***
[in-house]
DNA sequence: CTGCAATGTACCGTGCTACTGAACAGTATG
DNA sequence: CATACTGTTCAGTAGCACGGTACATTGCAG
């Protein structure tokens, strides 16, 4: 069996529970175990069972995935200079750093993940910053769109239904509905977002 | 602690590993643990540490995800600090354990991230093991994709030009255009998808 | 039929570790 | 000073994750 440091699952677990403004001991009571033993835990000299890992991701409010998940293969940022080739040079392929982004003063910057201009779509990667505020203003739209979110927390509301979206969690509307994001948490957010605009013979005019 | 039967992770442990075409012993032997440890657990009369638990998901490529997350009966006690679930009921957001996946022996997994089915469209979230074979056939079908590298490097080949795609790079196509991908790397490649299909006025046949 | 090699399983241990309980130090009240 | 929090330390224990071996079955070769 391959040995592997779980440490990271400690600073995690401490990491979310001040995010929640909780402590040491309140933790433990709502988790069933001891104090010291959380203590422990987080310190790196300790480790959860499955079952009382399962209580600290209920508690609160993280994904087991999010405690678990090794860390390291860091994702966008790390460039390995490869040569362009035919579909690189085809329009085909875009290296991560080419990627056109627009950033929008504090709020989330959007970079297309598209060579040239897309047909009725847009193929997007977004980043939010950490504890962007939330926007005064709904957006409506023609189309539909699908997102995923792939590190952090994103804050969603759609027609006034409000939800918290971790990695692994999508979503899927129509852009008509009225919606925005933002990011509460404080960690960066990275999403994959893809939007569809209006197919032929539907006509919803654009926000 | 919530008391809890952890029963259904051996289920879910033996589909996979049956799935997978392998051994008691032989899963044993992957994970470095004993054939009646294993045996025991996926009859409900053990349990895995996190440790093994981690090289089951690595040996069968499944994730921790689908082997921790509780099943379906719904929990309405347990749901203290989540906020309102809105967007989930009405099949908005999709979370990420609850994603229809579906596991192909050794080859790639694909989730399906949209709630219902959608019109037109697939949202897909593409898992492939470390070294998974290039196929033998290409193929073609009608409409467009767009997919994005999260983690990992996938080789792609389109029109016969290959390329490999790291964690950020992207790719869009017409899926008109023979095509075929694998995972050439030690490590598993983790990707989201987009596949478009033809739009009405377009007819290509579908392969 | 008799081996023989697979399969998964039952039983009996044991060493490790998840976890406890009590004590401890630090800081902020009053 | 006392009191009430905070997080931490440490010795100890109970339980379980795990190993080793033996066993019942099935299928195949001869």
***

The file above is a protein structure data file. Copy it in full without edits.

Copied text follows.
[in-house]
DNA sequence: CTGCAATGTACCGTGCTACTGAACAGTATG
DNA sequence: CATACTGTTCAGTAGCACGGTACATTGCAG
């Protein structure tokens, strides 16, 4: 069996529970175990069972995935200079750093993940910053769109239904509905977002 | 602690590993643990540490995800600090354990991230093991994709030009255009998808 | 039929570790 | 000073994750 440091699952677990403004001991009571033993835990000299890992991701409010998940293969940022080739040079392929982004003063910057201009779509990667505020203003739209979110927390509301979206969690509307994001948490957010605009013979005019 | 039967992770442990075409012993032997440890657990009369638990998901490529997350009966006690679930009921957001996946022996997994089915469209979230074979056939079908590298490097080949795609790079196509991908790397490649299909006025046949 | 090699399983241990309980130090009240 | 929090330390224990071996079955070769 391959040995592997779980440490990271400690600073995690401490990491979310001040995010929640909780402590040491309140933790433990709502988790069933001891104090010291959380203590422990987080310190790196300790480790959860499955079952009382399962209580600290209920508690609160993280994904087991999010405690678990090794860390390291860091994702966008790390460039390995490869040569362009035919579909690189085809329009085909875009290296991560080419990627056109627009950033929008504090709020989330959007970079297309598209060579040239897309047909009725847009193929997007977004980043939010950490504890962007939330926007005064709904957006409506023609189309539909699908997102995923792939590190952090994103804050969603759609027609006034409000939800918290971790990695692994999508979503899927129509852009008509009225919606925005933002990011509460404080960690960066990275999403994959893809939007569809209006197919032929539907006509919803654009926000 | 919530008391809890952890029963259904051996289920879910033996589909996979049956799935997978392998051994008691032989899963044993992957994970470095004993054939009646294993045996025991996926009859409900053990349990895995996190440790093994981690090289089951690595040996069968499944994730921790689908082997921790509780099943379906719904929990309405347990749901203290989540906020309102809105967007989930009405099949908005999709979370990420609850994603229809579906596991192909050794080859790639694909989730399906949209709630219902959608019109037109697939949202897909593409898992492939470390070294998974290039196929033998290409193929073609009608409409467009767009997919994005999260983690990992996938080789792609389109029109016969290959390329490999790291964690950020992207790719869009017409899926008109023979095509075929694998995972050439030690490590598993983790990707989201987009596949478009033809739009009405377009007819290509579908392969 | 008799081996023989697979399969998964039952039983009996044991060493490790998840976890406890009590004590401890630090800081902020009053 | 006392009191009430905070997080931490440490010795100890109970339980379980795990190993080793033996066993019942099935299928195949001869």